February 14, 2014 | Batya Swift Yasgur MA, LMSW
Adults with mental illness have a smoking rate that is 70% higher than adults without mental illness and die approximately 25 years earlier than the general population, due largely to their high rates of substance use—including cigarette smoking. Quit rates among smokers with mental illness are significantly lower than those among the general population.
Individuals with both mild and severe mental illness are frequently interested in and capable of smoking cessation. Evidence-based pharmacotherapy and nonpharmacologic interventions provide the best chance for this population to achieve both short-and long-term abstinence.
Seven FDA-approved pharmacologic interventions are available to aid in smoking cessation—five nicotine replacement therapies (NRT), bupropion, and varenicline. A recent meta-analysis found higher rates of smoking cessation associated with NRT (17.6% )and bupropion (19.1%) compared with placebo (10.6%). Varenicline (27.6 percent) and combination NRT (31.5%) were most effective for achieving smoking cessation. None of the therapies was associated with an increased rate of serious adverse events.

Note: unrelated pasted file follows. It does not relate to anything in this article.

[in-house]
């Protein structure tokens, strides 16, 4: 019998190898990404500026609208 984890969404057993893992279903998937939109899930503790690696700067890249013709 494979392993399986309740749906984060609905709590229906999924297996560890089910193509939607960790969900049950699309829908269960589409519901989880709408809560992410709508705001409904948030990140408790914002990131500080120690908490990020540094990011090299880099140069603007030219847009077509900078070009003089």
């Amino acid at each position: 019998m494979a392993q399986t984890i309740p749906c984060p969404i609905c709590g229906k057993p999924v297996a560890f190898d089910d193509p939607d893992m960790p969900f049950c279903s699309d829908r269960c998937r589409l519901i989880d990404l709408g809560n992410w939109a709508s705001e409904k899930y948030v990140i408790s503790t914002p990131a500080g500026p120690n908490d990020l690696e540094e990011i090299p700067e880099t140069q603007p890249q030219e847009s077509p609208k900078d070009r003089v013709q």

Electronic cigarettes are becoming increasingly popular, although their use remains controversial. Preliminary evidence suggests that e-cigarettes are likely safer than regular cigarettes and helpful to some smokers as a means of reducing or quitting smoking.
Behavioral strategies "complement pharmacotherapy by enhancing the smoker's motivation to quit and teaching quitting skills such as managing relapse triggers."
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